More voters involved in local politics

Published 9:14 pm Monday, November 12, 2012

Judging by the numbers, it seems Suffolk voters are becoming more informed about their local politics.

Back in 2008, I wrote a column after crunching the numbers and finding out more than 4,000 people who arrived at the polls that year wound up not casting a ballot for mayor of Suffolk, the first time folks in the city were able to elect their mayor directly.

The reasons for that were probably as varied as the number of people who declined to vote for that seat. With all the hubbub surrounding the presidential race, a few people likely weren’t even aware the mayor’s race would be on the ballot. Some may have felt they didn’t know the six candidates well enough to choose, and some may have found all the choices disagreeable and didn’t care to hold up the line while writing in the name of a cartoon character.

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My point, at the time, was that the mayor affects the actual, day-to-day lives of Suffolk residents far more than the president is ever likely to do, no matter who sits in either seat at the time.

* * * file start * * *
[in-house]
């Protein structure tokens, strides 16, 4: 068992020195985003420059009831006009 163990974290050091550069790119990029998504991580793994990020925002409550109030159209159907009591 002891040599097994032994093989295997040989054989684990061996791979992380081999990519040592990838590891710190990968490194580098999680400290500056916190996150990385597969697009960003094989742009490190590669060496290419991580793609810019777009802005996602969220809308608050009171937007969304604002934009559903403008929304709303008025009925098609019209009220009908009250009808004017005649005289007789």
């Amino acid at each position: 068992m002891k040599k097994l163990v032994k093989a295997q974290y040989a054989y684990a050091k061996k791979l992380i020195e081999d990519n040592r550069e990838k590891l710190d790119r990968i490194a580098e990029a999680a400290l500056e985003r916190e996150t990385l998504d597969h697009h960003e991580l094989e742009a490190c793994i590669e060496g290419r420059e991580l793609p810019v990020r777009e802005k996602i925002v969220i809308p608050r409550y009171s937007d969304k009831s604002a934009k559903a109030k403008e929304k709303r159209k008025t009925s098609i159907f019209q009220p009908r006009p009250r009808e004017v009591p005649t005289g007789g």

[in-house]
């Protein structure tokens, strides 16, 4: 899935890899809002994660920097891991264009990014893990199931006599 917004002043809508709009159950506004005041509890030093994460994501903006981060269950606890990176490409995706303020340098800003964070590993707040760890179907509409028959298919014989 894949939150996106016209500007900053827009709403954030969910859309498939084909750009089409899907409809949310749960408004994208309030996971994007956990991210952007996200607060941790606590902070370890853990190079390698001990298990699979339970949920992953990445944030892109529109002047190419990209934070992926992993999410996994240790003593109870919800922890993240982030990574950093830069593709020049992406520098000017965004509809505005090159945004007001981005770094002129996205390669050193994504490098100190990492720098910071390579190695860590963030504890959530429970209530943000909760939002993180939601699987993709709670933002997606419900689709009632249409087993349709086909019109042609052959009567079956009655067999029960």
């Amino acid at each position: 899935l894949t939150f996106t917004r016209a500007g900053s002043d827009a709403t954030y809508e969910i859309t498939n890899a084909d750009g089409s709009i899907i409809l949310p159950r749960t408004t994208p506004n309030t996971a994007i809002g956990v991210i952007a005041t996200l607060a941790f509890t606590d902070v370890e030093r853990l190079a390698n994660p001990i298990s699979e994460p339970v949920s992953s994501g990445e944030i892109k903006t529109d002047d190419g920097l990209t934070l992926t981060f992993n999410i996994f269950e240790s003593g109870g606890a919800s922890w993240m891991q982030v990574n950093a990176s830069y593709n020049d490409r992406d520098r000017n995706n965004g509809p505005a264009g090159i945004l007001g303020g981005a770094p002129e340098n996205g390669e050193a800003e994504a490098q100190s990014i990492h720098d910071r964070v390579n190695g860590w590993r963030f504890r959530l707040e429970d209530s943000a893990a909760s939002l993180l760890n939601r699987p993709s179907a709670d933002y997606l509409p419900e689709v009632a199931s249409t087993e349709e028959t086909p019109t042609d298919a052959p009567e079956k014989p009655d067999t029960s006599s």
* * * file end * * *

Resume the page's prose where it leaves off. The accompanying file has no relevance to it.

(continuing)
The mayor and the rest of the council set your property tax and water/sewer rates, fund your children’s schools, decide where warehouses can or cannot be built, dole out your tax money to a few nonprofit organizations serving the city and make all manner of other decisions that affect anything from how big of a house you can afford, to how closely you watch your water conservation, to what route you take to drive to work.

Meanwhile, the president is working hard in Washington, making decisions that affect the entire world. His is an important job, but will you ever skip a shower because the president set your water rate unbearably high? I doubt it.

There’s good news on this front in 2012 — even though more Suffolkians voted in the November elections, the discrepancy between the presidential and mayoral races dwindled to about 1,600. That shows more people getting involved and informed about local politics, which is always a good thing.

The reasons they’re more involved and informed may not be good things, however. From the anger over last year’s new trash and recycling fee to the turmoil that was this past year’s budget process where a few employees were slated to receive double-digit raises, it’s likely more people voted because more people were outraged.

The fact more people are paying attention should be cause for concern for those remaining on council. It remains to be seen whether the council members will take note.